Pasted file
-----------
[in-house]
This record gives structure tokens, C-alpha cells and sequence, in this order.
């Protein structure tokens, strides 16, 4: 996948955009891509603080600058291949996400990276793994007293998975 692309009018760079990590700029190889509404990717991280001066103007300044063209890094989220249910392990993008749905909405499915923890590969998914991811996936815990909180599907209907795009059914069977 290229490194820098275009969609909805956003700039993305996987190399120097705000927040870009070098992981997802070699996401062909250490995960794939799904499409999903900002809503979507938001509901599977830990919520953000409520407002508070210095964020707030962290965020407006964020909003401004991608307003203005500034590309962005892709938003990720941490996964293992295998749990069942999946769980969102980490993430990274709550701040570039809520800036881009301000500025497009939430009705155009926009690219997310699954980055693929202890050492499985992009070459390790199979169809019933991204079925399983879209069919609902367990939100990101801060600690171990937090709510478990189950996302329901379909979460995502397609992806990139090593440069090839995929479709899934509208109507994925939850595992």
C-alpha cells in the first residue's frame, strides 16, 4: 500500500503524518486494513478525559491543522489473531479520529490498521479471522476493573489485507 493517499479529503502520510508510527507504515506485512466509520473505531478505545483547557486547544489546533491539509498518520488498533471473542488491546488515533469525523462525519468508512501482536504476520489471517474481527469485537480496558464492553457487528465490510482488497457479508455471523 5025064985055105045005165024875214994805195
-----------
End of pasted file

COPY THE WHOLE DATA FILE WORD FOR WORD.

[in-house]
This record gives structure tokens, C-alpha cells and sequence, in this order.
């Protein structure tokens, strides 16, 4: 996948955009891509603080600058291949996400990276793994007293998975 692309009018760079990590700029190889509404990717991280001066103007300044063209890094989220249910392990993008749905909405499915923890590969998914991811996936815990909180599907209907795009059914069977 290229490194820098275009969609909805956003700039993305996987190399120097705000927040870009070098992981997802070699996401062909250490995960794939799904499409999903900002809503979507938001509901599977830990919520953000409520407002508070210095964020707030962290965020407006964020909003401004991608307003203005500034590309962005892709938003990720941490996964293992295998749990069942999946769980969102980490993430990274709550701040570039809520800036881009301000500025497009939430009705155009926009690219997310699954980055693929202890050492499985992009070459390790199979169809019933991204079925399983879209069919609902367990939100990101801060600690171990937090709510478990189950996302329901379909979460995502397609992806990139090593440069090839995929479709899934509208109507994925939850595992």
C-alpha cells in the first residue's frame, strides 16, 4: 500500500503524518486494513478525559491543522489473531479520529490498521479471522476493573489485507 493517499479529503502520510508510527507504515506485512466509520473505531478505545483547557486547544489546533491539509498518520488498533471473542488491546488515533469525523462525519468508512501482536504476520489471517474481527469485537480496558464492553457487528465490510482488497457479508455471523 5025064985055105045005165024875214994805195